Mike Leigh‘s new film Another Year, like Mike Leigh’s old films, is all about real people and their interactions with each other. This time around, the subjects observed are those that need others and those that need to be needed by others.
Leigh-regular Leslie Manville stars as Mary, a single, middle-aged woman with a penchant for alcohol and a constant stream of talking so as to convince herself, and others, that everything in her life is going just fine. Until she’s had too much to drink, of course. Which is all the time.
At her aid is Gerri (Ruth Sheen), a psych counselor at a local hospital. Gerri’s husband Tom (Jim Broadbent) is well-behaved, for the most part, in letting his wife care to her needy friend. His outspoken moments and reactionary glances make up some of the funniest moments in the film.
The structure of the narrative is from Spring to Winter, season by season. Tom and Gerri (don’t worry, the joke referring to the animated cat and mouse is made) tend to a garden with care while Mary has let her plot overrun with weeds.
There are plenty weeds in Mary’s life, and Manville turns in a grand performance: she’s the other side of Sally Hawkins’ Poppy.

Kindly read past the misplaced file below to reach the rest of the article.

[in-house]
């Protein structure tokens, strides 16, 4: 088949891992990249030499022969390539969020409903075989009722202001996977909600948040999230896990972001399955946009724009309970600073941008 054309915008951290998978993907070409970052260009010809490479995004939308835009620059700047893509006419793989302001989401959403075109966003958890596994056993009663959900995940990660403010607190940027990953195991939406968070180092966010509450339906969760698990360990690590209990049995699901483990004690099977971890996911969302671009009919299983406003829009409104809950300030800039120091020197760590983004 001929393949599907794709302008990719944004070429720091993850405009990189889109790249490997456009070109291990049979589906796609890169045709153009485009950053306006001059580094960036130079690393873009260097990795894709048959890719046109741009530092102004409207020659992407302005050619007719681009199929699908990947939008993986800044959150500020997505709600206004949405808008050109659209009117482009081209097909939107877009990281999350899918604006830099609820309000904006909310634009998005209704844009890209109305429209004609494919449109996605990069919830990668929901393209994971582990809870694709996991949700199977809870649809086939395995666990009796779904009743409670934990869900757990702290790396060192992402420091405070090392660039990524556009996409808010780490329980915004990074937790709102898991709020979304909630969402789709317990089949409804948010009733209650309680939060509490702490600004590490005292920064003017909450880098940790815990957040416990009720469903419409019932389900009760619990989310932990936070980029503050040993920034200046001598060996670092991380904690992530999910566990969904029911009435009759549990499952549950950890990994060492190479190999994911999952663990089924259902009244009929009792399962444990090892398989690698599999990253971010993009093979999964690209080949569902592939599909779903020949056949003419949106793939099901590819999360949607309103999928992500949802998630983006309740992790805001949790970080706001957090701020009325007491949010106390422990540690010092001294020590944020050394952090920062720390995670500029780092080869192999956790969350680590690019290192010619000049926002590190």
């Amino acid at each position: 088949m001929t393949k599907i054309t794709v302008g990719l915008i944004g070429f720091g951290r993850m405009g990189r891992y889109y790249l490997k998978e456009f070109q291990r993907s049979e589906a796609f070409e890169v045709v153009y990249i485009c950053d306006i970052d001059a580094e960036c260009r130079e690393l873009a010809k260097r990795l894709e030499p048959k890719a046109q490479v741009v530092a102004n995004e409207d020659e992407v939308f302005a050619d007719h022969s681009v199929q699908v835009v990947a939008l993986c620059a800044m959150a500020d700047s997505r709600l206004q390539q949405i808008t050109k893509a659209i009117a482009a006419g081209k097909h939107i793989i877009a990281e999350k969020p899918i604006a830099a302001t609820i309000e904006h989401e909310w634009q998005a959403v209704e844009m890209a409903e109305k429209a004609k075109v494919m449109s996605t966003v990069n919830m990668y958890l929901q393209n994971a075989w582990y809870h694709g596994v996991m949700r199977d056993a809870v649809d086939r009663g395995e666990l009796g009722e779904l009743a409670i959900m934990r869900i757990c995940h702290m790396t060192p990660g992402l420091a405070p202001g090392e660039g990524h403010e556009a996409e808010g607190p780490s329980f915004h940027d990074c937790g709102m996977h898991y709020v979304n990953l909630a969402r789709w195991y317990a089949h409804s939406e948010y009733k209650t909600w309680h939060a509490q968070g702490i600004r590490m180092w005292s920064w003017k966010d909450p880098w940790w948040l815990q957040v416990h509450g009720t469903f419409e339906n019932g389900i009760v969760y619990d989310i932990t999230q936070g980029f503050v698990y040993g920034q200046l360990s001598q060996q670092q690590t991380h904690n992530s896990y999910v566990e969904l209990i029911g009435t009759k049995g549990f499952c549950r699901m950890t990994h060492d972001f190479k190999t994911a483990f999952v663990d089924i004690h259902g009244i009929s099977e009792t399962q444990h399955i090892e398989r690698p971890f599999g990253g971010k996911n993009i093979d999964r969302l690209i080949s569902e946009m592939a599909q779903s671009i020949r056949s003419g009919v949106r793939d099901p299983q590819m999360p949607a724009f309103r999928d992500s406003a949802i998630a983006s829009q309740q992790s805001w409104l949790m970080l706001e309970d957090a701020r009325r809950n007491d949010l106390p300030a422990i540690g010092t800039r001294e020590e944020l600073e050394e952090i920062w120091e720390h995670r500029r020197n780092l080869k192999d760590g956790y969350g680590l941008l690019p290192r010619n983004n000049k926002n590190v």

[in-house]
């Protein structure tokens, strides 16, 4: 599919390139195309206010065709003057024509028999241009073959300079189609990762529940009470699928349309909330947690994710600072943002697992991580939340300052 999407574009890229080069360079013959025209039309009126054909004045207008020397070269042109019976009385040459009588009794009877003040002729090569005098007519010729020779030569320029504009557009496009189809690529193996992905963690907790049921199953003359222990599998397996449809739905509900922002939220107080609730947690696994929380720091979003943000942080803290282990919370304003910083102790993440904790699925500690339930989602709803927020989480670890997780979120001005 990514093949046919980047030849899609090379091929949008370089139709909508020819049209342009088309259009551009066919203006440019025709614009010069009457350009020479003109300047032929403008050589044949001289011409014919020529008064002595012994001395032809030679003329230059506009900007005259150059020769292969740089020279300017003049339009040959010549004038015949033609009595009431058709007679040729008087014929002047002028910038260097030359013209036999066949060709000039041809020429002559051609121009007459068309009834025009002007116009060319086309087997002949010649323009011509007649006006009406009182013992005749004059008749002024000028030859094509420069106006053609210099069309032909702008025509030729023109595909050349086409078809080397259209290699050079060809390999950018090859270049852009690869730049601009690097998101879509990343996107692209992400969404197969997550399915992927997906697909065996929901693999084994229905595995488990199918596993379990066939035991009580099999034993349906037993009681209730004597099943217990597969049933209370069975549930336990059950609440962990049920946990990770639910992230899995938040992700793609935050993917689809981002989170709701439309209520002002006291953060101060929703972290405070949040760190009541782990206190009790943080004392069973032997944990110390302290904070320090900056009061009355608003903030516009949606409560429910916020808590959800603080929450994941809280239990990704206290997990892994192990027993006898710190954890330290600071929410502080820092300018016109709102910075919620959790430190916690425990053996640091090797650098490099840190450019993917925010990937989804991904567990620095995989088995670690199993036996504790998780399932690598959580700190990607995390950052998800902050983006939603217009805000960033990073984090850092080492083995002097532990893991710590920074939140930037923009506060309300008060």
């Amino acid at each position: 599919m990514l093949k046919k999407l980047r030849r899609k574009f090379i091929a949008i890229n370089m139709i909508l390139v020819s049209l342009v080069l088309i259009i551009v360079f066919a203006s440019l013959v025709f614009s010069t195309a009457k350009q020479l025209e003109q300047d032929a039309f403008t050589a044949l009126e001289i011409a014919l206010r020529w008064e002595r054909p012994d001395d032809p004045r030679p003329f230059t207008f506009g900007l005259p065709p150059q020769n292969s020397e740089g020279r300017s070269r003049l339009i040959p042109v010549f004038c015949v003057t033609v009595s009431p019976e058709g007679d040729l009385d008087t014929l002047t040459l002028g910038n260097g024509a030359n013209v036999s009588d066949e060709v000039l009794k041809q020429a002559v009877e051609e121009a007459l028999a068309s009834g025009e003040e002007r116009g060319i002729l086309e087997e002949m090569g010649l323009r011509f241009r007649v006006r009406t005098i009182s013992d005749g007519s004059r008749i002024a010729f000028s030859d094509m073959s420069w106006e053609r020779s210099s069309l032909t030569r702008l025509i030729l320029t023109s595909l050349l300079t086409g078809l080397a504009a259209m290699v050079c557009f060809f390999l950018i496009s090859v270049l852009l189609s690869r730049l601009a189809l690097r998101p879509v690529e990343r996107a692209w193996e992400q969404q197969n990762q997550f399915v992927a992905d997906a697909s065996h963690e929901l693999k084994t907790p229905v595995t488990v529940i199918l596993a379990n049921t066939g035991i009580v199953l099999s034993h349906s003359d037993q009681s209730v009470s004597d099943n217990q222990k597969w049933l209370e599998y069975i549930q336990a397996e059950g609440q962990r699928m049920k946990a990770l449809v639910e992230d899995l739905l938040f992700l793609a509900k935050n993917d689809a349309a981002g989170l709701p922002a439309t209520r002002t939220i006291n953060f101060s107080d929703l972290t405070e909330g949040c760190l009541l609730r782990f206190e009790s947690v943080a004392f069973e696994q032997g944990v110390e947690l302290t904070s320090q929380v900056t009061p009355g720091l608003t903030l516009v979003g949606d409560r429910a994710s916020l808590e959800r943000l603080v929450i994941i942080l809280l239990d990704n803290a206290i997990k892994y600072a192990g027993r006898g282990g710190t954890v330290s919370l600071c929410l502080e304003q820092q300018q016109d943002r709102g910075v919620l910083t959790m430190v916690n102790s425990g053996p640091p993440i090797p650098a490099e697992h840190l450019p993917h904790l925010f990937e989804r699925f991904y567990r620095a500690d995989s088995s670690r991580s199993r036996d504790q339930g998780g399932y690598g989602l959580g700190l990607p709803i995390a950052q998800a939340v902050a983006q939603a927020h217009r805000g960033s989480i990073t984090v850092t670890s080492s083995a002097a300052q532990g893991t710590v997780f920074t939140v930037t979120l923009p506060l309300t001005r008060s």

Where the movie loses balance, however, is in its observation of these two sets of people. Tom and Gerri are never judged by anyone. They’re the perfect couple, never once fighting or lulling in interest with each other. Gerri stops Tom a few times from speaking his mind all the way through, but that’s about it.
Even their pitch-perfect son Joe (Oliver Maltman) is allowed to flirt, albeit somewhat cautiously, with his “Auntie Mary” without the slightest bit of criticism from anyone on screen or behind the camera. The only people being judged are those that judge themselves while selfishly looking to others for refuge. As it goes, the drunken rants Mary and Tom’s old friend Ken (Peter Wight) go on are the most honest and insightful as anything that comes out of Tom or Gerri’s mouths. Yes, these people are leeches and yes, there is a line that must be drawn when being their shoulder to cry on, but no, no we don’t need to see them judged so relentlessly over two otherwise well-made, well-acted and well-written hours.
7 out of 10
What do you think of Mike Leigh? Will you seek out Another Year in theaters?